Posts Tagged ‘Walk-In Access’
Thursday, October 17th, 2013
Minnesota pheasant hunters found a bit more elbow room in the fields this past weekend, the product of gloomier preseason population reports and standing corn fields. Our small sampling of bird hunters was pleasantly surprised by numbers, and also encouraged to see many young pheasants, indicating a late hatch was pulled off in various portions of the state.
Hunter: Troy Dale, Pheasants Forever Farm Bill Wildlife Biologist, Fergus Falls, Minnesota
Area Hunted: Southwest Minnesota
On Saturday our group of three guys and three dogs hunted private land in Lincoln County. With the blustery winds and most of the corn still standing, we toughed it out for a couple hours and tried to give the dogs something to work with. We ended up with one very young rooster. Driving around in the afternoon, I noticed hunter numbers seemed extremely low.
Sunday brought a new location and a different outcome. The three of us decided to walk a new Walk-In Area access parcel (WIA) just a few miles from our private land. The WIA had some quality grassland cover and it turned out to be a successful stop for us. Weather conditions were perfect. With no wind and heavy dew, the dogs were able to get great scent as we ended up with more than 20 solid points from that one field. We managed two birds, but most of the others were too young yet to properly identify.
Grassland habitat is definitely down a significant amount from years past, however this shouldn’t stop anyone from taking to the field. With the right conditions, we still kicked up a number of birds on Sunday. The amount of standing corn and soybeans is keeping most birds out of sight right now. With the number of late hatches we had this spring/summer, it’s actually a good thing the birds are staying to the corn right now. This will give them a chance to mature and make for some great late season hunts.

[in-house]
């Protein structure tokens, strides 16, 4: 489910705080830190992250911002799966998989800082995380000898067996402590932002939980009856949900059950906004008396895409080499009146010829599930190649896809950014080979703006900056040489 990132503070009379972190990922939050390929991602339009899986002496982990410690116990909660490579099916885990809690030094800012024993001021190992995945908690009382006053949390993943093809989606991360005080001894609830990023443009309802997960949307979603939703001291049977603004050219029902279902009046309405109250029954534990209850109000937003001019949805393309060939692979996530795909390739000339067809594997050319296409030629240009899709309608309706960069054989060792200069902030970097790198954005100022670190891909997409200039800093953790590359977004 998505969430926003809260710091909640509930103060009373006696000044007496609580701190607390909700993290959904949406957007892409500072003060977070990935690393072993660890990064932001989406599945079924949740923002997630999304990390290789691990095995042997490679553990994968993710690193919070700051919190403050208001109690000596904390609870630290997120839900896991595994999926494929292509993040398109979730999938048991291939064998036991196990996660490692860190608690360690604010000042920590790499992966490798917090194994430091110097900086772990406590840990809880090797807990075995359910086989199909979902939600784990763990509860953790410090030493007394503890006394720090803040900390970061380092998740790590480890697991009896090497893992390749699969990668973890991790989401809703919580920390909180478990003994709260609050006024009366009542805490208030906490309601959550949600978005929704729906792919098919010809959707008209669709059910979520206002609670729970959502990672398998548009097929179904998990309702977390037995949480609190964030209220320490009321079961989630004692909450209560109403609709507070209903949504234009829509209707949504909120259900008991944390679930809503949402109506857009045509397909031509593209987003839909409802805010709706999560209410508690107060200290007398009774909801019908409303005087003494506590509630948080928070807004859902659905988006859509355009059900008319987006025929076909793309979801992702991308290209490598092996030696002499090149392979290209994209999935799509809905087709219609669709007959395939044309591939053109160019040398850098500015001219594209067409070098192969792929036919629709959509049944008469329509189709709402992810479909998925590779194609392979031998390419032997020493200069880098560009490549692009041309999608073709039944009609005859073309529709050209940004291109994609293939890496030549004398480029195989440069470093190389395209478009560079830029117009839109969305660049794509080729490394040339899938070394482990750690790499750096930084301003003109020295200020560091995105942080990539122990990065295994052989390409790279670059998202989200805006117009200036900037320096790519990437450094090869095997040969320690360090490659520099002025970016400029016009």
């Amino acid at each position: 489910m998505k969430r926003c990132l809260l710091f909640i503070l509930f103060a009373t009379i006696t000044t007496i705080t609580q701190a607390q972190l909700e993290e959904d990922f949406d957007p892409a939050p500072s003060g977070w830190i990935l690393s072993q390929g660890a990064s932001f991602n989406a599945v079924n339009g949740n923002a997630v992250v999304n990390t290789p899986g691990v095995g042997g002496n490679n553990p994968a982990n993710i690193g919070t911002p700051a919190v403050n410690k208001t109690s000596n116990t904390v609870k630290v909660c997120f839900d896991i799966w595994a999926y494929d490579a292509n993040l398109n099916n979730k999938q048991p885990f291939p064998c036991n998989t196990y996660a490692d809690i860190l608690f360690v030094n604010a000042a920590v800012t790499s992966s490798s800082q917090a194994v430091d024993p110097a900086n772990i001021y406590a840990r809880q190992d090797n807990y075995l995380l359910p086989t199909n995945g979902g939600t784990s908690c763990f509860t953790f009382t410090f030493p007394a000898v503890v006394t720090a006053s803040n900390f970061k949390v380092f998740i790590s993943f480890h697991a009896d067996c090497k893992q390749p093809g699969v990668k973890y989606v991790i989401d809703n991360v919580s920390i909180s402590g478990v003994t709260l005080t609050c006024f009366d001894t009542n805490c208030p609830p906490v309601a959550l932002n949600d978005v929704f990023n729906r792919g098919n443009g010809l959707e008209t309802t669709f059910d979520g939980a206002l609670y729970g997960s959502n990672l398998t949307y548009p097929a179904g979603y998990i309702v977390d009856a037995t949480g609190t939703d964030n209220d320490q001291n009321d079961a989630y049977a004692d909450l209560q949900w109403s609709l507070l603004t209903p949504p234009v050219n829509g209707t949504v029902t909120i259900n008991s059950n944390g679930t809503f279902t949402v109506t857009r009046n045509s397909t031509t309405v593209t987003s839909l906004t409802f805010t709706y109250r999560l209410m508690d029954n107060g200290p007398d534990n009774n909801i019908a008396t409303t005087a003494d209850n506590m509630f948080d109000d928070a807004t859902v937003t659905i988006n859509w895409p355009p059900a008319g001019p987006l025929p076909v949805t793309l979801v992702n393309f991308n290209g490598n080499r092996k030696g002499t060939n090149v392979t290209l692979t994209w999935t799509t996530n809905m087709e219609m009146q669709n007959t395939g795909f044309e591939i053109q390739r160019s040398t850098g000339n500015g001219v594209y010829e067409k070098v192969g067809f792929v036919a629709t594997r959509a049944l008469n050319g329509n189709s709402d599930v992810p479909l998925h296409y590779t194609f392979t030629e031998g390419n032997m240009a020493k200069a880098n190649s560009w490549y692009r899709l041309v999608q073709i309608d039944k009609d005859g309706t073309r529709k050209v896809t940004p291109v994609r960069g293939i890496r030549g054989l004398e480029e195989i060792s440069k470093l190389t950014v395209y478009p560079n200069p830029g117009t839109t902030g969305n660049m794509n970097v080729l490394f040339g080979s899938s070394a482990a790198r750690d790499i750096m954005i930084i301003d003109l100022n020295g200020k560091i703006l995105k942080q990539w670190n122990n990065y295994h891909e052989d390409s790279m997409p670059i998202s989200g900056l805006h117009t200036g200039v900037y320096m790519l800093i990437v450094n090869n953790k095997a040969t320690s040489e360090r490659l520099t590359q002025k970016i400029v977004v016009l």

The best advice I could give for this year would be to not overlook the Walk-In Access parcels. This program is really getting going, and hunters will find some high quality grasslands with great management, courtesy of private landowners, to hunt this year.
Hunter: Rehan Nana, Public Relations Specialist, Pheasants Forever
Area Hunted: Southwest Minnesota
Hunting with buddy Trevor Bear, a Pheasants Forever member and volunteer, we went out near Pipestone. We focused our hunting mainly on Walk-In Access areas and Wildlife Management Areas. Of the three openers I’ve hunted in Minnesota, this was the best in terms of what I was expecting and what actually happened.
We had one in the bag within the first five minutes and missed a couple more on the first walk. We consistently put up birds and ended up with our limit at the “Witching Hour.” For reference, Trevor hunted the same places during last year’s opener and came up a few birds short of a limit. Birds were all very young and we passed on most throughout the day because we couldn’t identify. Within the first five minutes on Sunday, we pushed 40 birds out of a shelter belt, but managed to miss everything. Soon after this, temperatures climbed to the mid-sixties, there was no wind for the dogs and things started to slow down.
Corn harvest was just starting in the area. Most Walk-In Access areas looked fantastic but take note, a few had been hayed.
Hunter: Chad Bloom, Southern Minnesota Regional Representative, Pheasants Forever
Area Hunted: South-central Minnesota
I was down at the Governor’s Pheasant Hunting Opener near Madelia. We started at a quiet state Wildlife Management Area (WMA). We put up two birds and the other gentleman that hunted the other side of the WMA put up three – all roosters. We hunted for about an hour and a half then drove around the Madelia area checking out other areas. The public grounds we drove by looked to be in terrific shape. The wetlands were full with ducks on the pond. Food plots looked to be in great shape as well.
Hunter: Bob St.Pierre, Vice President of Marketing, Pheasants Forever
Area Hunted: West-central Minnesota
My group focused exclusively on Waterfowl Production Areas (WPA). I was very surprised by the amount of birds we encountered. There were a lot of hunters out and we heard a lot of shooting to start Saturday morning. We had four in the bag at the first WPA by 11AM when the rain started to fall. We put another three in our vests in heavier rains at the second WPA before heading back to camp to change clothes and wait out the weather. Thankfully, the sun showed itself for golden hour and the birds were on the move to roost. In the end, we come up one rooster short of our limit. Sunday brought perfect weather and only slightly less birds. We didn’t come close to our limit, but that was the result of some inconsistent shooting. There were plenty of roosters willing to flush in front of our collection of Labs, shorthairs, Brittanys, and goldens. All in all, the bird numbers were a lot better than my expectations and we saw a ton of juvenile, puffball-sized birds that will color out in the coming weeks.